"A Very Undemocratic Way to Run the Democratic Party": Martin O'Malley Slams DNC for Rigging Debates

September 10, 2015


Martin O'Malley

former governor of Maryland and former mayor of Baltimore. He is running for the Democratic presidential nomination in the 2016 election.

Democratic presidential candidate Martin O’Malley is urging supporters to rally next week in front of the Democratic National Committee office to protest the DNC’s debate schedule, which allows for six Democratic debates, only four of which will be held before the Iowa caucuses in February. The former Maryland governor joins us in studio to talk about his call for more debates.


This is a rush transcript. Copy may not be in its final form.

JUAN GONZÁLEZ: On Wednesday, Democratic presidential candidate Martin O’Malley’s campaign sent out emails urging supporters to join a rally scheduled for next week in front of the Democratic National Committee office in Washington, D.C. No, the rally is not a campaign event. It’s to protest the DNC’s debate schedule, which allows for six Democratic debates, four of which will be held before the Iowa caucuses in February. Martin O’Malley also criticized the schedule last month at the Democratic National Committee’s summer meeting in Minneapolis.

MARTIN O’MALLEY: Four debates. Four debates? Four debates. Four debates, and four debates only, we are told—not asked—before voters in our earliest states make their decision. This is totally unprecedented in our party’s history. This sort of rigged process has never been attempted before. Whose decree is this exactly? Where did it come from? To what end? For what purpose? What national or party interest does this decree serve? How does this help us tell the story of the last eight years of Democratic progress? How does this promote our Democratic ideas for making wages go up and household incomes go up again, instead of down?

AMY GOODMAN: It’s not the first time the former governor of Maryland has expressed concern about the political process. In May, when he announced his bid for the Democratic presidential nomination, Martin O’Malley voiced indirect criticism of fellow candidates Hillary Clinton and Jeb Bush.

MARTIN O’MALLEY: The presidency is not a crown to be passed back and forth by you, between two royal families. It is a sacred trust to be earned from the American people and exercised on behalf of of the people of these United States. The only way we are going to rebuild the American dream is if we retake control of our own American government.

AMY GOODMAN: While the latest polls put Martin O’Malley behind Hillary Clinton and Bernie Sanders in the Democratic race, underdog status is not new to Martin O’Malley. In 1999, he defeated two African-American candidates and won one-third of the black vote to become mayor of the predominantly black city of Baltimore. He went on to serve two terms as mayor, then was elected for two terms as governor of Maryland. Now he’s running for president.

Martin O’Malley, welcome to Democracy Now!

MARTIN O’MALLEY: Thank you, Amy, Juan. Good to see you again.

AMY GOODMAN: So you are supporting this protest outside the Democratic National Committee. Explain exactly what you’re demanding.

MARTIN O’MALLEY: Sure. What I’m demanding is what the Democratic Party has in the past been very good at, and that is actually holding presidential debates and letting the people of the United States know what our leaders had to offer by way of ideas that serve, that actually move every American family forward, that get wages to go up, that make college more affordable, so that our economy can work again for all of us. And right now what we’ve seen is this edict from the chair of the DNC, and I believe that DNC members were not even consulted. Some of the breaking news today is that two vice chairs of the DNC have actually stepped forward and said, "You know what? This is not good for our party. It’s not good for our country. How are we going to make our case if we limit debates?" Or worse, I mean, the one debate that they’re having in New Hampshire, in a very cynical way, was stuck on a Saturday night right before Christmas at the height of shopping and holiday season. I can only imagine that the next decree from the chair will be that you can only watch Democratic presidential debates by subscribing to Netflix. I mean, this is ridiculous. Meanwhile, 24 million people tune in to that carnival barker Donald Trump and all his hateful rhetoric about immigrants and new American immigrants, and we need to push back against this. So, I’m looking forward to having more debates. I intend to go to as many as possible.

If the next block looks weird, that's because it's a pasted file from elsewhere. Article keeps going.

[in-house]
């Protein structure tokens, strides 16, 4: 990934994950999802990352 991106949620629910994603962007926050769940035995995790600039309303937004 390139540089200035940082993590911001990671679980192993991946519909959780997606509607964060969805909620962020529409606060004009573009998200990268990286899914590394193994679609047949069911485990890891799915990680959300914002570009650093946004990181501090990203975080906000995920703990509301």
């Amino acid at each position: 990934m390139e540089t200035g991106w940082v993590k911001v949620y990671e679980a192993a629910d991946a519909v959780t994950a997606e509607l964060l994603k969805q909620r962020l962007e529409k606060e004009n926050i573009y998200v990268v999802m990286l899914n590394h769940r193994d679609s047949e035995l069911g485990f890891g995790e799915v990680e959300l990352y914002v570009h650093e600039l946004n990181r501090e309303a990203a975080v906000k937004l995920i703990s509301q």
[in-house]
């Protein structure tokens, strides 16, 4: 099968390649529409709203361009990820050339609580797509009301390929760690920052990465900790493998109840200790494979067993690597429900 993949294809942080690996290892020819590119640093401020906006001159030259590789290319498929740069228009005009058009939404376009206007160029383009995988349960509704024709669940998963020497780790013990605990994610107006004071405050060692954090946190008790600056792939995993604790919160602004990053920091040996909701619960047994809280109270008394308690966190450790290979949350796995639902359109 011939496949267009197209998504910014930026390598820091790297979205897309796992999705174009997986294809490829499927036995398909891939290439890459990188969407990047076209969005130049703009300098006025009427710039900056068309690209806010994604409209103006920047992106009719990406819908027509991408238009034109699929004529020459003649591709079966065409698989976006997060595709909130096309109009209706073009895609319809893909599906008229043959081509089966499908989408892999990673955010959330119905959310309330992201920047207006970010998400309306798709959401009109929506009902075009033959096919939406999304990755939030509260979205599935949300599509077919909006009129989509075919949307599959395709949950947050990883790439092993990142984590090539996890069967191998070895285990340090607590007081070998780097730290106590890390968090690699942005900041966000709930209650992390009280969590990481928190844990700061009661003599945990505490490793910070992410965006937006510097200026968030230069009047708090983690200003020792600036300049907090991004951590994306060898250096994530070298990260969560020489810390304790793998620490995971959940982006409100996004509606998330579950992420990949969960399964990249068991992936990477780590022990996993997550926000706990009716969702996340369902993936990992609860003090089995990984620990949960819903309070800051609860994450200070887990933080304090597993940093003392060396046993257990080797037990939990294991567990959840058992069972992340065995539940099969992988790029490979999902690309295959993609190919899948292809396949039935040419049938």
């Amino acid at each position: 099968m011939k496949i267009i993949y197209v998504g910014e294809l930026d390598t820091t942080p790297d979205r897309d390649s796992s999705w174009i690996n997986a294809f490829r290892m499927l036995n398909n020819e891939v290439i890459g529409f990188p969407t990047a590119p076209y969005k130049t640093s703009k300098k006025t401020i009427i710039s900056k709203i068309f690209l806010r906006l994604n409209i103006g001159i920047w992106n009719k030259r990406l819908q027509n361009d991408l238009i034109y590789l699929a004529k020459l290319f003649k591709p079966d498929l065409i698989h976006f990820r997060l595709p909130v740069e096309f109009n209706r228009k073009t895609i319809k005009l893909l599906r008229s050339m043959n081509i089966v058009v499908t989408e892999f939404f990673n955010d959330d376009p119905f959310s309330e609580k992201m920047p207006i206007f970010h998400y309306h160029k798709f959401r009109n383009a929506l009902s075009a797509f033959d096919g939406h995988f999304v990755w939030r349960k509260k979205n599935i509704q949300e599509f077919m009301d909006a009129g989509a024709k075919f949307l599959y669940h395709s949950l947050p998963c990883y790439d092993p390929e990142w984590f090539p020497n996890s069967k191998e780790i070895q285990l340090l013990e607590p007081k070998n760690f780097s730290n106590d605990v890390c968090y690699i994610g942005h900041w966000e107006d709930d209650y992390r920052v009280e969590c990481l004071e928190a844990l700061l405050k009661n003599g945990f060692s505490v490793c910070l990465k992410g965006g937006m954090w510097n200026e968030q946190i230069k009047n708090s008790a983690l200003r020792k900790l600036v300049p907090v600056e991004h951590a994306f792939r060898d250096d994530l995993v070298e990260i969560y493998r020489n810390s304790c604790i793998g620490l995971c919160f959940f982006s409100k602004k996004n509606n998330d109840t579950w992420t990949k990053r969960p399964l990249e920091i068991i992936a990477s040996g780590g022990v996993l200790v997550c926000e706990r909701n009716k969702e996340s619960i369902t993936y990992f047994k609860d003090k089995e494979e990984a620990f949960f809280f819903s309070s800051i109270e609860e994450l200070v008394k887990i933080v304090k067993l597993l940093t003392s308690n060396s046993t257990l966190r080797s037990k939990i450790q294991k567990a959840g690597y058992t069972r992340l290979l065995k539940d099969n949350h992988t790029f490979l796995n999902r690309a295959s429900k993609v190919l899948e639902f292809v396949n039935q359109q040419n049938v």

AMY GOODMAN: So what are the rules exactly? What are—

MARTIN O’MALLEY: The rules are these, that there shall only be one debate in Iowa and only one debate in New Hampshire, and anybody that goes off script or participates in other debates, other than those sanctioned by the DNC, will be forbidden from attending other debates. It is a very undemocratic way to run the Democratic Party. We have important issues to talk about, and people are looking for solutions. And this much I know, from the time I have spent in Iowa and New Hampshire, and I think the latest polling shows this: This race is wide open in the Democratic Party. And it does not serve our party well to circle the wagons around the inevitable front-runner as she continues her downward descent. What would serve our party is actually to have debates and speak to that yearning that people have for new leadership and an ability to get things done. That’s the phrase I hear all across the country. We need to get things done again.

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